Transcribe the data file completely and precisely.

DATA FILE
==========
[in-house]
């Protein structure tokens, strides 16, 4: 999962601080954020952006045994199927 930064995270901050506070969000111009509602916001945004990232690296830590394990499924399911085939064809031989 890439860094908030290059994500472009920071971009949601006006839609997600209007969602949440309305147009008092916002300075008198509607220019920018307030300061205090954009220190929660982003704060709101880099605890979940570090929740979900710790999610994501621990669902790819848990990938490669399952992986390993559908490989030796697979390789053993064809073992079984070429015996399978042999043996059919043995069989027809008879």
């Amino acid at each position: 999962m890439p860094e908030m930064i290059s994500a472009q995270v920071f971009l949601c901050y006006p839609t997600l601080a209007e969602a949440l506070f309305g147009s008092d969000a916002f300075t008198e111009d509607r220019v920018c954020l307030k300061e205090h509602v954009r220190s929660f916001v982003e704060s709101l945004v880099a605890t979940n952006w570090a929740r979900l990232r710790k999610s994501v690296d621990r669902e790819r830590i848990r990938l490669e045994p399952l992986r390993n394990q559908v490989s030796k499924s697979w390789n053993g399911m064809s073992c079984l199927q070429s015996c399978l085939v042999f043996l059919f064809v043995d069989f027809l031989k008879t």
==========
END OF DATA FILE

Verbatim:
[in-house]
């Protein structure tokens, strides 16, 4: 999962601080954020952006045994199927 930064995270901050506070969000111009509602916001945004990232690296830590394990499924399911085939064809031989 890439860094908030290059994500472009920071971009949601006006839609997600209007969602949440309305147009008092916002300075008198509607220019920018307030300061205090954009220190929660982003704060709101880099605890979940570090929740979900710790999610994501621990669902790819848990990938490669399952992986390993559908490989030796697979390789053993064809073992079984070429015996399978042999043996059919043995069989027809008879």
């Amino acid at each position: 999962m890439p860094e908030m930064i290059s994500a472009q995270v920071f971009l949601c901050y006006p839609t997600l601080a209007e969602a949440l506070f309305g147009s008092d969000a916002f300075t008198e111009d509607r220019v920018c954020l307030k300061e205090h509602v954009r220190s929660f916001v982003e704060s709101l945004v880099a605890t979940n952006w570090a929740r979900l990232r710790k999610s994501v690296d621990r669902e790819r830590i848990r990938l490669e045994p399952l992986r390993n394990q559908v490989s030796k499924s697979w390789n053993g399911m064809s073992c079984l199927q070429s015996c399978l085939v042999f043996l059919f064809v043995d069989f027809l031989k008879t």